Map of Blue Book Balloon

10 August 2021

#Review - The Final Girl Support Group by Grady Hendrix

Design by Julia Lloyd

The Final Girl Support Group
Grady Hendrix
Titan Books, 13 July 2021
Available as: HB, 393pp, audio, e
Source: Advance copy provided by the publisher
ISBN(HB): 9781789096064

I'm grateful for an advance copy of The Final Girl Support Group to consider for review.

Final Girls are those left standing (if bloodied) at the end of the horror film, when the monster or the psychopath or whatever it is has chewed through the rest of the group, as the camera lingers on gore and exposed flesh.

But what happens to them afterwards, those brave survivors? In Grady Hendrix's new novel, he brings together a group of "final girls" who, fifteen or twenty years on from the worst experience of their lives, come together once a month to affirm one another, talk through their traumas and offer support. 

Or, more often, bicker and complain...

It's an ingeniously imagined world where the trope of countless movies is made real. These women, actual final girls who lived through the nightmare of seeing their friends and family slaughtered, now face survivor guilt. Why did they live? Could they have done more to protect those they loved? Or were they selfish, saving themselves and leaving others to die? It's also a world where those experiences inspired films very like the ones we can go and see, if we wish, and where a thriving online community of fans seem to blend their interest in these fictions with being "fans" of the actual survivors (...or of the killers...) collecting memorabilia, gathering in chatrooms to discuss the finer points of murder and torture. There is intense media pressure on the survivors, and many deranged figures wold step up to have a go at such celebrities, winning kudos and fame.

Maybe it's actually not such a far-fetched world, though. Hendrix's gradual unfolding of this concept fits very well with the grain of our society, of online hate and misogyny, gun fixation, greed (we meet one particularly unhinged dealer in Final Girl merch) and bizarre conspiracy theories. By the time I reached the end of the book I found myself more than convinced of the books's psychological truth. In part this is done through the central character of Lynnette, who survived the annihilation of her family before her eyes and has still to fully emerge from the trauma. 

We see how careful Lynnette is, how it takes her three hours of watchful travel, doubling back and feinting, to get from "group" back to her fortified home. Extreme caution, perhaps, but reflecting the reality of a woman seeking to protect herself from street harassment and abuse.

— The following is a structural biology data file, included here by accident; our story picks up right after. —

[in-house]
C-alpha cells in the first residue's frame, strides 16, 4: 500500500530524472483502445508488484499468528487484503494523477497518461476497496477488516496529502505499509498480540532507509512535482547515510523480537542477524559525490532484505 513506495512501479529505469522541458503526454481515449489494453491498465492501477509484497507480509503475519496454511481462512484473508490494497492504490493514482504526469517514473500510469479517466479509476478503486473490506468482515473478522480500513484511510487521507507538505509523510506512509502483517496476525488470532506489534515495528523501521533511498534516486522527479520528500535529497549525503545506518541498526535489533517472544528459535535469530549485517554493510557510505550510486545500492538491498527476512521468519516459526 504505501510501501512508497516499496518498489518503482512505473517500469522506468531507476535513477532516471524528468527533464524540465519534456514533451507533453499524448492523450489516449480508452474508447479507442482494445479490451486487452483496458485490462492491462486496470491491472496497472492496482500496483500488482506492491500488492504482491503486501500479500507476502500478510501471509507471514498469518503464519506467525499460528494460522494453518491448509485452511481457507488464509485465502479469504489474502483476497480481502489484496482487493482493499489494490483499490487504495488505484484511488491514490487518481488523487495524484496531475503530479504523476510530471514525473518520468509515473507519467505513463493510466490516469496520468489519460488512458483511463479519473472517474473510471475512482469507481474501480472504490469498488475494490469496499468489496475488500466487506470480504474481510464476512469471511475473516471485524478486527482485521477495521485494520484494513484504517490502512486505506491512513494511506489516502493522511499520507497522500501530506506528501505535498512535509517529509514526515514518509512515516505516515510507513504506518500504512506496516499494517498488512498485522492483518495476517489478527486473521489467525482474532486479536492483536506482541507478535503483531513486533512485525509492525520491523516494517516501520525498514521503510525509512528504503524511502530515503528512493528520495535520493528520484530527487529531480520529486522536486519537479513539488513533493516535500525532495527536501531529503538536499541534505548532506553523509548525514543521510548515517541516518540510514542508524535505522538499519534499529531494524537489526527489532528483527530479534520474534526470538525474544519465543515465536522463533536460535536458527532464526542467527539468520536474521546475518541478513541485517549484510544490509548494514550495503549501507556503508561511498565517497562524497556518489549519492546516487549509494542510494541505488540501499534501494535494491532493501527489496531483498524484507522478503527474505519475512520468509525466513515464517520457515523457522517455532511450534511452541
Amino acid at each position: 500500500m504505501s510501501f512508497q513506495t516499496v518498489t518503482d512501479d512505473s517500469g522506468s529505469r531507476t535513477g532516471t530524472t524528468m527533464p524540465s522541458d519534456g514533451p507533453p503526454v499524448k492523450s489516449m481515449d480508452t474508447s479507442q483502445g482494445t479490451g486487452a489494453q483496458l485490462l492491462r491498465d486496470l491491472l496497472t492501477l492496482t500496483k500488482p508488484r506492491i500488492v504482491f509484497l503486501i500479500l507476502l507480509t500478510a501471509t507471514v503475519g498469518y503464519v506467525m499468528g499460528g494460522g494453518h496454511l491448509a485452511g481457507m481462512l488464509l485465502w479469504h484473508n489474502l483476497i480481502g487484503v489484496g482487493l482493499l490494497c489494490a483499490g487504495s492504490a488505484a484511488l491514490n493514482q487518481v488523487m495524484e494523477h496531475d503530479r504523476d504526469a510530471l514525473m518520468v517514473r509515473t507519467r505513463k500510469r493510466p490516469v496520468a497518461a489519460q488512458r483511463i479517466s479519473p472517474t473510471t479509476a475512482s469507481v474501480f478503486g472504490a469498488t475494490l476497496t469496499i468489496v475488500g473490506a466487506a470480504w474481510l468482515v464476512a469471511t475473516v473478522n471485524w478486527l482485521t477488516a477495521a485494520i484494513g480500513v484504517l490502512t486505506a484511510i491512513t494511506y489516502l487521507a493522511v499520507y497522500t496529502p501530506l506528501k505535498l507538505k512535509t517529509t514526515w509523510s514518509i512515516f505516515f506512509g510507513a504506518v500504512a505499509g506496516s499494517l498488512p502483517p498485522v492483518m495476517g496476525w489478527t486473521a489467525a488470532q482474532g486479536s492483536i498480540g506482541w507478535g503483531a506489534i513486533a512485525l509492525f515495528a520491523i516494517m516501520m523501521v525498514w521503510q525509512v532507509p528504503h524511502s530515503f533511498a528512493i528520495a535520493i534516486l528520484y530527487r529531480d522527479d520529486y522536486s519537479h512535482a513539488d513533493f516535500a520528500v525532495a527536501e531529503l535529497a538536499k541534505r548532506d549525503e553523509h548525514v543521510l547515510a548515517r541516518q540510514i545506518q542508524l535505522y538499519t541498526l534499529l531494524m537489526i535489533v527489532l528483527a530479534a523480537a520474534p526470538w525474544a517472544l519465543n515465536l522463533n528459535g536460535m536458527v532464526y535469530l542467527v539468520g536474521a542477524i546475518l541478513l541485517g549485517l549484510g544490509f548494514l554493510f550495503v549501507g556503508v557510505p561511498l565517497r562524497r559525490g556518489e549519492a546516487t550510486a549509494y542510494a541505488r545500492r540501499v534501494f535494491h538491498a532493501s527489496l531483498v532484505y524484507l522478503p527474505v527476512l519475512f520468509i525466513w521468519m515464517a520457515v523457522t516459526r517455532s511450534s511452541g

Once she reaches that home, the only living thing besides herself that Lynnette will see is her pepper plant, Fine, with whom she has conversations. That's not from fear, that's because Lynnette just can't take responsibility for another human being, after what happened. Her survival, and fragile mental wellbeing in a setting where victim-blaming is only a mouse click away, depend on her isolating herself physically and mentally. But she's doing fine, just fine - until the day when all her fears and hidden memories explode again and she's forced to flee, her backup plans, which seemed wild and extravagant, suddenly vital. Then Lynnette has to face a hostile world, a world of relentless killers, hostile police (they always knew something was wrong about her story...) Even her friends, her sisters, in group turn against her as does her therapist, Dr Carol.

If in one sense this is an imitation of the form that Hendrix is holding up to scrutiny, more deeply it's an exposé of sexist tropes in popular fiction and in society more widely, Lynnette eventually rejecting the isolation she's seen as inescapable and opting instead for solidarity and trust, even against her ingrained instincts. It's a hectic, hopeless seeming chase of a book, decorated with extracts from critical works, police reports, blogs, chats, newspaper stories and other media analysing, challenging or celebrating the mythology of the Final Girl and of Lynnette in particular. Atmospheric and many-layered, these both contribute to the sense of reality of this world and also give hints about what is really happening, and how the story might turn out.

Overall, this is a pacy and entertaining book, thriller-like at times but with a real sense of heart even in a cruel and bleak setting. It has its touches of humour, and, ironically, doesn't let its villains be mere monsters - that would, after all, be letting them off too easily.

I've admired and enjoyed Grady Hendrix's earlier books, and The Final Girl Support Group is up there with the best of them. I'd firmly recommend.

For more information about The Final Girl Support Group, see the publisher's website here.

No comments:

Post a Comment